A few years back, picking the protocol to link your computers together into a network was a no-brainer. The servers in a mid-sized data center were wired together using Ethernet. And if you wanted to connect many nodes into a single high performance computer (HPC), you went with InfiniBand.
These days, the choice is blurrier. The two protocols are encroaching on each other's turf, engaging in showdowns for the honor of networking the larger data centers. The latest incarnations of Ethernet, Gigabit Ethernet, is perfectly capable of supporting larger HPC systems, while InfiniBand is being increasingly used in the performance sensitive enterprise data center.
One rumble to watch is Top500, the twice-annual compilation of the world's fastest supercomputers. In the latest compilation, released in November, InfiniBand served as the primary interconnect for 226 of the top 500 systems. Gigabit Ethernet was used on 188 systems.
A grounding in performance stats is always helpful to enjoy any epic battle: Today, for network aggregation points, there is 100 Gigabit Ethernet, in which each port of a 100 Gigabit Ethernet card can transfer data at 100Gbps. Less expensive 1, 10 and 40 Gigabit Ethernet network cards are also available for servers and switches. Answering our insatiable need for ever more bandwidth, the Ethernet Alliance has commenced working on 400 Gigabit Ethernet.
The current version of InfiniBand, FDR (Fourteen Data Rate), offers 56Gbps (or 14Gbps per channel, hence the FDR title). The next generation, EDR (Enhanced Data Rate), arriving next year, will offer 100Gbps.
But the numbers tell only part of the story. InfiniBand offers advantages such as a flatter topology, less intrusion on the server processor and lower latency. And Ethernet offers near ubiquity across the market for networking gear.
The power of Ethernet is that it is everywhere, from laptops to the largest data center switches, says Ethernet Alliance Chairman John D'Ambrosia. "There are a multitude of [companies] providing Ethernet solutions. You have a common IP that goes across multiple applications," he says.
Such ubiquity ensures interoperability as well as the lowest costs possible from a large pack of fiercely competing vendors. "You buy something, plug it in and, guess what? It just works. People expect that with Ethernet," D'Ambrosia says. "You can start putting things together. You can mix and match. You get competition and cost-reductions."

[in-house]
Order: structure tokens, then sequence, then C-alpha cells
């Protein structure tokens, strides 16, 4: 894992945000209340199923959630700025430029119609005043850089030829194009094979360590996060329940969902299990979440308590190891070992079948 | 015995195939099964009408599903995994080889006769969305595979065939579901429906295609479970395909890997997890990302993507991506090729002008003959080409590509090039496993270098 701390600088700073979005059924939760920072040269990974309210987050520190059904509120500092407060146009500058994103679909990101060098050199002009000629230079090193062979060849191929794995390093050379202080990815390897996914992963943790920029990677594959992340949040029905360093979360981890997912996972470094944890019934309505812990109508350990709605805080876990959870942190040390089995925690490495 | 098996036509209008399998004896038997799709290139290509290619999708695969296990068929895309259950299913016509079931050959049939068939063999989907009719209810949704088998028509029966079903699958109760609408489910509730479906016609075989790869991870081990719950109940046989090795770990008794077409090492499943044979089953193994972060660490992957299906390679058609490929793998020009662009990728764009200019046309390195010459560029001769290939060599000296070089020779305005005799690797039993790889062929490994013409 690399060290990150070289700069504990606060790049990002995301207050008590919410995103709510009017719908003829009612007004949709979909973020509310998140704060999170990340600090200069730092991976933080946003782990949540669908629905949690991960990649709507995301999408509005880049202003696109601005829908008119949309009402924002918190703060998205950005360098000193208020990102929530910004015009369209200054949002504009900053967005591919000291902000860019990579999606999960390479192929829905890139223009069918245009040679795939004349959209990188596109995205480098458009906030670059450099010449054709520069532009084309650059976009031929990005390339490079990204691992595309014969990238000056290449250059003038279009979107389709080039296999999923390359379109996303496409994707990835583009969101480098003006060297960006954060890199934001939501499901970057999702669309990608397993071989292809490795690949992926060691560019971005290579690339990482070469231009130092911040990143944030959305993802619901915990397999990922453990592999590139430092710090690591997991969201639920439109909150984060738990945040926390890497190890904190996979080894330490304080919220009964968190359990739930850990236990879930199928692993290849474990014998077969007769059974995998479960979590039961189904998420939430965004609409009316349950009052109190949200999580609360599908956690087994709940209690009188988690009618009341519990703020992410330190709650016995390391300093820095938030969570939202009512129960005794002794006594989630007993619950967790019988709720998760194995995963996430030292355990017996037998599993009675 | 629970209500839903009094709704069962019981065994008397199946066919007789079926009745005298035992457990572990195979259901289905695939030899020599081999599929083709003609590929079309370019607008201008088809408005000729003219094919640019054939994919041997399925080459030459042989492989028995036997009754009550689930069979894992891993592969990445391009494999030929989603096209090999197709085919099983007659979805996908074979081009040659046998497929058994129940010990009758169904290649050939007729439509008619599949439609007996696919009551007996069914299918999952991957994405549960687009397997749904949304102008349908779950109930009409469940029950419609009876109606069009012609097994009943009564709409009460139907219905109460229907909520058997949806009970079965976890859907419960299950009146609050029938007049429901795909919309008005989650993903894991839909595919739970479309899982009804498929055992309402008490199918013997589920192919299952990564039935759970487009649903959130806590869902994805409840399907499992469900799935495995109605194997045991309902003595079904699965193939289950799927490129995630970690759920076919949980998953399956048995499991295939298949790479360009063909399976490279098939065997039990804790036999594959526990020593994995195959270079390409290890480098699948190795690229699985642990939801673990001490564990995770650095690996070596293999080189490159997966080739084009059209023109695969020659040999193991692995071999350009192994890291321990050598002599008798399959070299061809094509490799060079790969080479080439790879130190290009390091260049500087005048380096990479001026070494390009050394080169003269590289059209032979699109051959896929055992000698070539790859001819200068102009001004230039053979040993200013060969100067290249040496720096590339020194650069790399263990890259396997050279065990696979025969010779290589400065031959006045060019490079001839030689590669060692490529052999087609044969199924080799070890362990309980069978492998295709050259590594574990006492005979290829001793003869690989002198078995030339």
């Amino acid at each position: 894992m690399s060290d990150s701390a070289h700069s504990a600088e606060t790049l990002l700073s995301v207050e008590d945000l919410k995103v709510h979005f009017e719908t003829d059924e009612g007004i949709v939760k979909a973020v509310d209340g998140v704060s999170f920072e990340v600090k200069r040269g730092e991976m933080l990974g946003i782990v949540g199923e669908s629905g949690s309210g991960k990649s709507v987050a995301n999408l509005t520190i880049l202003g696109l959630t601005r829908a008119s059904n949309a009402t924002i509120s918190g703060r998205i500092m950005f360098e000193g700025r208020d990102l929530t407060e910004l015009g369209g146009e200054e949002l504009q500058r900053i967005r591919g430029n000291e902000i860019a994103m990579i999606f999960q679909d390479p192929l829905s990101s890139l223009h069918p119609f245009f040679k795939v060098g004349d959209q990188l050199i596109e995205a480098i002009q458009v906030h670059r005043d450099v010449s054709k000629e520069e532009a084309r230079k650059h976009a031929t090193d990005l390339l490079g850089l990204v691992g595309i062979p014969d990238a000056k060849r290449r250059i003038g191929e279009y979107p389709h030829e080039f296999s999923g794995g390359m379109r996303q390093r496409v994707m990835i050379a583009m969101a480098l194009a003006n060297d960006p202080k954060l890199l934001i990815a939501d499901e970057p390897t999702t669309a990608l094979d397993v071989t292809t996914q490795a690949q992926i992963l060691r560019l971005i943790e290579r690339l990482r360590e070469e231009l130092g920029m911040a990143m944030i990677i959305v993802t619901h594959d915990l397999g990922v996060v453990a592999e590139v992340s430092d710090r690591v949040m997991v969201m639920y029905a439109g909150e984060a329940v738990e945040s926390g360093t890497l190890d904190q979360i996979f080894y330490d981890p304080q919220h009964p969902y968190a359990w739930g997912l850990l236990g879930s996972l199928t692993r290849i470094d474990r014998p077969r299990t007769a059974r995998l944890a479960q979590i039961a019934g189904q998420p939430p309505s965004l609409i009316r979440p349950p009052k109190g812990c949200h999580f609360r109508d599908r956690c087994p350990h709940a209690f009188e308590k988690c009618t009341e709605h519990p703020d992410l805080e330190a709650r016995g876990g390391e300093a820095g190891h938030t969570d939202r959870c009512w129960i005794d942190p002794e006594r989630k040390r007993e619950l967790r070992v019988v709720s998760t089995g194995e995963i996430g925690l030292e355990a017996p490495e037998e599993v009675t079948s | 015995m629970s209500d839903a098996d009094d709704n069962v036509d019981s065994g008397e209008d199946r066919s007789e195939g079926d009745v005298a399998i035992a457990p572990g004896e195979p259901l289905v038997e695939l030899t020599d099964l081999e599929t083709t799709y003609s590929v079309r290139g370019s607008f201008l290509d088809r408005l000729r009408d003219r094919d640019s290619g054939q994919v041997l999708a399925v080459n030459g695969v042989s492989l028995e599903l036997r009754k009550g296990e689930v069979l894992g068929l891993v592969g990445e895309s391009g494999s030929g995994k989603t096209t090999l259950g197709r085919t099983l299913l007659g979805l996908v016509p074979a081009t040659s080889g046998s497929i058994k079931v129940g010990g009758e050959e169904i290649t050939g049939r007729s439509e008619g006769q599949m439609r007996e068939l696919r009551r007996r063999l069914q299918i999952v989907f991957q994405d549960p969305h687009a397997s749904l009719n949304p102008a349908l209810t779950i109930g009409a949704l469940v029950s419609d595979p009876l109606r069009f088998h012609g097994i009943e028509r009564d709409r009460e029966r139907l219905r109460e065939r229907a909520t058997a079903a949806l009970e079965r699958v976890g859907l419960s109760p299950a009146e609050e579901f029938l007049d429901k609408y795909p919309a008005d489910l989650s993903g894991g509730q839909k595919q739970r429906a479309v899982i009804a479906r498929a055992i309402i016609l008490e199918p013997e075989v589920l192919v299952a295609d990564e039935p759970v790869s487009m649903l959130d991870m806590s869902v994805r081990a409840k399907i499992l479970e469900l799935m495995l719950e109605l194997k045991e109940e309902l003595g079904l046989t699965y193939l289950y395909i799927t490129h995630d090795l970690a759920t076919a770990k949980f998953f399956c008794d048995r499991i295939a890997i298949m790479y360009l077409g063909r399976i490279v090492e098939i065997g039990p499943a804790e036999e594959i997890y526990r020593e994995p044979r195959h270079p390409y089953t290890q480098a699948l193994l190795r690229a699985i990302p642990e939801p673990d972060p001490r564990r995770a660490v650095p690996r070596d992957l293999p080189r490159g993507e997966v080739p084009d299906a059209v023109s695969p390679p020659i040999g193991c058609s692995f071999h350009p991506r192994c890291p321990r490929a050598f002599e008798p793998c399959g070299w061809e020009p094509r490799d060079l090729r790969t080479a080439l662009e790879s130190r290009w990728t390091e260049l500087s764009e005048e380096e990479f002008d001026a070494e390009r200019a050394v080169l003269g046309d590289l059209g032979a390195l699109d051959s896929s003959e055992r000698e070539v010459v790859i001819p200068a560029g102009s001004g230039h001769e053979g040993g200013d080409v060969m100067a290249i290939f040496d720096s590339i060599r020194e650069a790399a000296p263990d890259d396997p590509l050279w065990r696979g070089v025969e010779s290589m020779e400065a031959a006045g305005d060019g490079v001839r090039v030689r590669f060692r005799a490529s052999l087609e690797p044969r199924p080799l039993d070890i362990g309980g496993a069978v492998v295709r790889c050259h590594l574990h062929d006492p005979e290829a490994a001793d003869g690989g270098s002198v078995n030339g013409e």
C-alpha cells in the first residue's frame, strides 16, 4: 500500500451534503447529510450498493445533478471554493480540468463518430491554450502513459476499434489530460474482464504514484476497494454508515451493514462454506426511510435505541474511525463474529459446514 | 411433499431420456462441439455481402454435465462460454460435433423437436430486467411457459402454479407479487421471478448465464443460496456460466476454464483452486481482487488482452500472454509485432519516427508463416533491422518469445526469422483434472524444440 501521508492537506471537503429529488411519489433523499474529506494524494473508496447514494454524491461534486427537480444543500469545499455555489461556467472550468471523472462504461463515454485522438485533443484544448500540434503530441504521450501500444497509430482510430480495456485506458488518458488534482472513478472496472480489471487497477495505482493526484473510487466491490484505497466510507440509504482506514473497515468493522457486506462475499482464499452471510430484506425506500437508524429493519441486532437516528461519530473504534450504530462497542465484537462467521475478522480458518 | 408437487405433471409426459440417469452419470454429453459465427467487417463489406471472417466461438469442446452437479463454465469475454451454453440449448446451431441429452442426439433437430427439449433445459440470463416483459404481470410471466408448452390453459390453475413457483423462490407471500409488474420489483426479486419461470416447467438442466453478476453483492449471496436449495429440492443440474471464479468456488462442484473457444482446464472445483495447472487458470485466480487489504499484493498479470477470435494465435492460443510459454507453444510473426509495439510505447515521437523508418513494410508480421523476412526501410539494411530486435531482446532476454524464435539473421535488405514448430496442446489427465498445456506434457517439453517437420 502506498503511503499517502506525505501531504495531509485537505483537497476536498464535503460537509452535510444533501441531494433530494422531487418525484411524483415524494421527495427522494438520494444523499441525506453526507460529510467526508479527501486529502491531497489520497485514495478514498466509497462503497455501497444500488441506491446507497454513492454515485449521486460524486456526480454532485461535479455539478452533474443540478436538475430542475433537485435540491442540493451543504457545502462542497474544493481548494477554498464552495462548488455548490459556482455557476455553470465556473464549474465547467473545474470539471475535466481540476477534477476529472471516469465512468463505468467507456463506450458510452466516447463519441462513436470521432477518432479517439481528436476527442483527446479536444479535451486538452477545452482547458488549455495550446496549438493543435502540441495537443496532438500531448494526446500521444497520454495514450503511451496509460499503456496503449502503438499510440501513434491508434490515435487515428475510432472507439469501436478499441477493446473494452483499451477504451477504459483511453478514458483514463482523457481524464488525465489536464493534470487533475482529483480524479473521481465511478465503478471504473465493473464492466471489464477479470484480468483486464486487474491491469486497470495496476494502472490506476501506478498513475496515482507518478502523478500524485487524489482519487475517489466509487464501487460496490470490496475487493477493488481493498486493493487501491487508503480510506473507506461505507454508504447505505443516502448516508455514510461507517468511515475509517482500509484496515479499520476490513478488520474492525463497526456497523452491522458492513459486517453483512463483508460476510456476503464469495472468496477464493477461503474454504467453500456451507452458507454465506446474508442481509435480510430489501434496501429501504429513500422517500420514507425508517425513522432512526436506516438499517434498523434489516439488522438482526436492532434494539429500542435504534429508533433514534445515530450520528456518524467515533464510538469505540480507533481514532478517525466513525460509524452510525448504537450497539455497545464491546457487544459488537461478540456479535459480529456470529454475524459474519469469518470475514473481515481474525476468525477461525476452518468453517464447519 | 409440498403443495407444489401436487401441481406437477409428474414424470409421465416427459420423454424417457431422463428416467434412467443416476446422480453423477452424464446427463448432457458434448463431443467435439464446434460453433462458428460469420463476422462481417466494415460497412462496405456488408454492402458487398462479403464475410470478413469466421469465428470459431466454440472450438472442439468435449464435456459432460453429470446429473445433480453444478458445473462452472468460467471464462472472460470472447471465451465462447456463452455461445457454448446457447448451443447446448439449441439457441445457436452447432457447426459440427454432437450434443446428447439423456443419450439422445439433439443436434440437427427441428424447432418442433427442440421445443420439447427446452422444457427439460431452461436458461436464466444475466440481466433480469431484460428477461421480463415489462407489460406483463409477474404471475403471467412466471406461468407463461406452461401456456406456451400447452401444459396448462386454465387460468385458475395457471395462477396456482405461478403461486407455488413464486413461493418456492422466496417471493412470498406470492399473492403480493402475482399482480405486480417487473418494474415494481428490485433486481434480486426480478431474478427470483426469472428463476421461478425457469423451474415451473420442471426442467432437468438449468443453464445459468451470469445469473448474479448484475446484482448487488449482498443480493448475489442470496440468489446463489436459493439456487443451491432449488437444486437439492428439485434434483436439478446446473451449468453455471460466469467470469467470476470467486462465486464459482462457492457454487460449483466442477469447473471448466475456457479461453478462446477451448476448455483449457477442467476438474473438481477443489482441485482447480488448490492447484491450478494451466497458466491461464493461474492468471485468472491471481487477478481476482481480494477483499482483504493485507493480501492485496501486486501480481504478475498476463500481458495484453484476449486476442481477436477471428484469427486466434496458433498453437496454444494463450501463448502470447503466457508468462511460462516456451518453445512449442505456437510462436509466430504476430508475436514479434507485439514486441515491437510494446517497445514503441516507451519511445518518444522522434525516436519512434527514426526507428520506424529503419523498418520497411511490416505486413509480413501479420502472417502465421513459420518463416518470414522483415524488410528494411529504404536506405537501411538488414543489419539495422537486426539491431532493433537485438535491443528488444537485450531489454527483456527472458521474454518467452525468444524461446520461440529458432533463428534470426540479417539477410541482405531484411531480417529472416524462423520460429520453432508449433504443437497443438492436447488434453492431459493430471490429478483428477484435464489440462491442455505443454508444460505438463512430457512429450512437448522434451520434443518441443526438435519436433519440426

InfiniBand was introduced in 2000 as a way to tie memory and processors of multiple servers together so tightly that communications among them would be as if they were on the same printed circuit board. To do this, InfiniBand is architecturally sacrilegious, combining the bottom four layers of the OSI (Open Systems Interconnection) networking stack -- the physical, data link, network and transport layers -- into a single architecture.
"InfiniBand's goal was to improve communication between applications," says Bill Lee, co-chair of the InfiniBand Trade Association Marketing Working Group, subtly deriding Ethernet's "store-and-forward" approach.
Unlike Gigabit Ethernet's hierarchical topology, InfiniBand is a flat fabric, topologically speaking, meaning each node has a direct connection to all the others. InfiniBand's special sauce is RDMA (Remote Direct Memory Access), which allows the network card to write and read data on a server, eliminating the need for the server processor to conduct this work itself.
InfiniBand quickly gained favor in HPC systems, and as mentioned above, the technology is now creeping into the enterprise. Oracle, for instance, uses InfiniBand as a performance edge for its Exadata and Exalogic data analysis appliances. Microsoft added direct support for RDMA to its newly released Windows Server 2012.
One enterprise user of InfiniBand is the Department of Veterans Affairs. The U.S. federal agency's informatics operation runs on about 200 servers, which communicate via InfiniBand. "We do a lot of data transfer," says Augie Turano, a solutions architect at the VA. Databases are moved around quite a bit among the servers so they can be analyzed by different applications. "Being able to move the data at InfiniBand speeds from server to server has been a big boost for us," Turano says.
The Ethernet Alliance's D'Ambrosia is undaunted by InfiniBand's performance perks, however. He figures Ethernet will catch up. "We like competition from other technologies, because it makes us realize we can always keep improving," he says.
While Ethernet was first used to connect small numbers of computers, successive versions of the specification were tailored for larger jobs, such as serving as the backplane for entire data centers, a job for which it quickly became a dominant player. In this same way, a number of technologies -- such as iWarp and RoCE (RDMA over Converged Ethernet) -- have been started so Gigabit Ethernet can compete directly with InfiniBand by reducing latency and processor usage.
"Ethernet evolves. That's what it does," D'Ambrosia says. Watch out InfiniBand! A formable competitor lurks in the data center!